"Mummy, I don't like my nevus. I want you to take it off and my special spots too."
My eyes flicked open. As per every night, I was lying with Olive to get her to sleep. I thought she was almost there, and then she hit me with this one.
I paused for a moment, and then simply asked, "why?".
"I don't like it mummy! I don't wanna have a Nevus! I don't love it now!"
My heart skipped a beat as I pondered how best to respond to this unexpected statement. Thoughts racing through my head, I figured at first that someone had said something. As my mind went a million miles trying to establish the root of this outburst, I verbally tried to placate her.
"Darling, your nevus is just part of you. And you are a wonderful person. You are clever, you are kind, you are lovely to kiss, you are funny...."
I trailed off as she kept saying, "No I don't like it mummy! I want you to take it away!"
Just as quickly as she interrupted me, I interrupted her. When at first my instinct was to shield her and quickly guide her back to love for self, my mummy brain told me something different. I knew she was tired, and I knew that sometimes when my kids are tired, they are irrational. So rather than try to argue with her (an overtired 3 year old little girl) about why she should love herself and how much I love her, I just went with it.
"Ok babe. Tomorrow we will take the Nevus and package it up for another little girl."
She stopped whinging and gasped. "No way mummy! I need it! It's MY Nevus! I can't give it to babies!"
And I smiled to myself, told her, "ok, good night sweetheart", kissed her forehead and she turned over and went to sleep.
It's funny how little exchanges like this can affect you when you have a child with a difference. Because in reality, she is 3. She likes being silly. She likes saying things to get a reaction. She likes to wind her brother and sister up. She likes to say 'no' a lot. She likes to be defiant and stubborn.
Just last week during bedtime chats, she told me she wants her hair cut off because it goes everywhere. And I dismissed it and told her to go to sleep! Why should the latest exchange be any different, just because she said nevus instead of hair?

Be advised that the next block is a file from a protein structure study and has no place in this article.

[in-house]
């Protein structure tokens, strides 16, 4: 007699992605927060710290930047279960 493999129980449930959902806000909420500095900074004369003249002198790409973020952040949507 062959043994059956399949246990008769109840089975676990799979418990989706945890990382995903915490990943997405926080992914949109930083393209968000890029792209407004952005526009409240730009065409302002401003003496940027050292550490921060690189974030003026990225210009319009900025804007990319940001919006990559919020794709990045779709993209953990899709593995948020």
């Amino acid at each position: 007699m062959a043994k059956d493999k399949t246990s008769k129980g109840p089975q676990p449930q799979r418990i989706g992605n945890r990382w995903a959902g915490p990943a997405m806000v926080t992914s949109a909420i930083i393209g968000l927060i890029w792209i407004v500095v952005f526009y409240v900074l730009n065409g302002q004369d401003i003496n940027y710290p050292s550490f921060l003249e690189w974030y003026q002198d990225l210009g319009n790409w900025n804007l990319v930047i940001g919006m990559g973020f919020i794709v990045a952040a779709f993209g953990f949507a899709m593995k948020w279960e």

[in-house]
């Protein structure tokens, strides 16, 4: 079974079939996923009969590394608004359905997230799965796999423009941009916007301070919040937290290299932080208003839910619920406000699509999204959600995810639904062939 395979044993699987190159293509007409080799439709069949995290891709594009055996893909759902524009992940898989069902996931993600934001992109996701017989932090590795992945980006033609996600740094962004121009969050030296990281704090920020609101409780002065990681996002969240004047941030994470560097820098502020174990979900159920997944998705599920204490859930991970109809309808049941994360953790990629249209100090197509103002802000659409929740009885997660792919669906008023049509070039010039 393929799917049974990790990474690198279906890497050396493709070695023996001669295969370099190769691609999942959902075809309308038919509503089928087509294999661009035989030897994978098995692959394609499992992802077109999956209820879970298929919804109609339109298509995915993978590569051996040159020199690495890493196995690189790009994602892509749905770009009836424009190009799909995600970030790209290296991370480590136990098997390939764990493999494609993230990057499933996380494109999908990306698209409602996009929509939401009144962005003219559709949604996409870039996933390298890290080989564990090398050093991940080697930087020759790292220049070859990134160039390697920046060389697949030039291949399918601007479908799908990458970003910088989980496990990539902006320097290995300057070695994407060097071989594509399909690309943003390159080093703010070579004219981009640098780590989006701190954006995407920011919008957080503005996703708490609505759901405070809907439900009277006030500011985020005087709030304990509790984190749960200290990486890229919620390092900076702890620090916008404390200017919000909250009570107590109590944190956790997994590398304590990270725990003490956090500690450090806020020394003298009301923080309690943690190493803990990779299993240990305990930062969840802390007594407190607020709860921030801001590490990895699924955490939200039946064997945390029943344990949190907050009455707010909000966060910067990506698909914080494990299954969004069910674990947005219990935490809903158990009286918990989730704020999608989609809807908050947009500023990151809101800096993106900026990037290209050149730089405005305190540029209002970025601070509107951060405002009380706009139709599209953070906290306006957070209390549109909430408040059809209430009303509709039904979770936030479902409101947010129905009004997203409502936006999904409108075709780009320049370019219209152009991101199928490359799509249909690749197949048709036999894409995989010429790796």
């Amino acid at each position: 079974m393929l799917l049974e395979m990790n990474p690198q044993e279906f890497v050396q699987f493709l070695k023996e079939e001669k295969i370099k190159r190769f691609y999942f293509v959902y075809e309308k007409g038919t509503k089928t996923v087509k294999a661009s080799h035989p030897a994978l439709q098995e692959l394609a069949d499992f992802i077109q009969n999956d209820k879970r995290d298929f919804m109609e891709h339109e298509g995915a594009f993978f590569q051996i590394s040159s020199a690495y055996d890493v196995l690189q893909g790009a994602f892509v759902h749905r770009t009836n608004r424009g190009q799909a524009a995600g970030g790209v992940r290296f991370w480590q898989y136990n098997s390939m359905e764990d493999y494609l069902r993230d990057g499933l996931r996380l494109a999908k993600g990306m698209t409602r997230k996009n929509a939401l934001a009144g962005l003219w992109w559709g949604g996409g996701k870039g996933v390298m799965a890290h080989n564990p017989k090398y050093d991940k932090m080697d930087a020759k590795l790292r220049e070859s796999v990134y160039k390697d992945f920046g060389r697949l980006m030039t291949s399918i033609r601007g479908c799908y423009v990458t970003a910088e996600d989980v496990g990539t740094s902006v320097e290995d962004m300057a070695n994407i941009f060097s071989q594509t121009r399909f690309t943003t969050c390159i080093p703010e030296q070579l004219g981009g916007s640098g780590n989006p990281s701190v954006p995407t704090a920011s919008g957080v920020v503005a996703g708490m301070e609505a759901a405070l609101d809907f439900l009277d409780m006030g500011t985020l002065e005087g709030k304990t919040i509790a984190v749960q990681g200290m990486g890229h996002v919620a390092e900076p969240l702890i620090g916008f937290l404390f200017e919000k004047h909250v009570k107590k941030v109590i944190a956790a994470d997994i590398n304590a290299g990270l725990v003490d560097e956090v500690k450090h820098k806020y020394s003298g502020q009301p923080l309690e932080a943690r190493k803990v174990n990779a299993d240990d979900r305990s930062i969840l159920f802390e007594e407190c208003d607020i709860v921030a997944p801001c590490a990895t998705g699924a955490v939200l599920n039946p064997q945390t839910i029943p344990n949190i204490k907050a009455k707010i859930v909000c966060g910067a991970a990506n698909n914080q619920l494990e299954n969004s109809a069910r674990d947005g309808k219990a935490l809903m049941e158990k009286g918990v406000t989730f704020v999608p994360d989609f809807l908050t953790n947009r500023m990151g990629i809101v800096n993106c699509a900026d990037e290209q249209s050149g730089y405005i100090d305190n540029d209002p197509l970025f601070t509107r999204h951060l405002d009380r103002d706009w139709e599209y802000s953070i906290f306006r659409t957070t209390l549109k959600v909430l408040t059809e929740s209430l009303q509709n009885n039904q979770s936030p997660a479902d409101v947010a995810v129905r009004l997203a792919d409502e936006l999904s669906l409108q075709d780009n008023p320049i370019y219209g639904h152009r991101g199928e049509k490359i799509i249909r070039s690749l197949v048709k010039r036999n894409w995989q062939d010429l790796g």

It shouldn't be. And right now, at such a young age I simply refuse to let body image be an issue for my daughter.
Meisha is 7 and last year she suddenly decided she hated her arms because they were hairy. I talked with her and questioned where it had originated. She was adamant nobody had said anything, she just decided she had hairy arms and she didn't like it. For weeks she would only wear long sleeves. She would hide her arms and get all shy if her sleeves rode up. Eddie and I decided to just ignore it. We were hurt that our young daughter could possibly hate any part of herself - to us she is the picture of perfection, just as Jaxon and Olive are.
Apart from one instance with my sister where we both showed Meisha our arms and pointed out that we all have hair on our arms, and that she should be proud of her arms as they were strong and helped her climb, we didn't bring it up again. And she got over it. She wears all types of tops and shirts again and hasn't said another word about it. And now she shows off her strong guns to anyone who asks!
So I think my mothers instinct told me to follow suit when Olive said she didn't like her Nevus. It may not be the right way and I am well aware that one day we may have to face body image issues with our girls, but for now I want them to enjoy life.
We tell all our kids often what we love about them and how proud we are of them. And I really am. They all have big hearts, a solid foundation of good morals, clever brains, strong bodies, and individual strengths which never fail to burst my heart with pride.
Oh, and they're all goddamn beautifully good lookin'.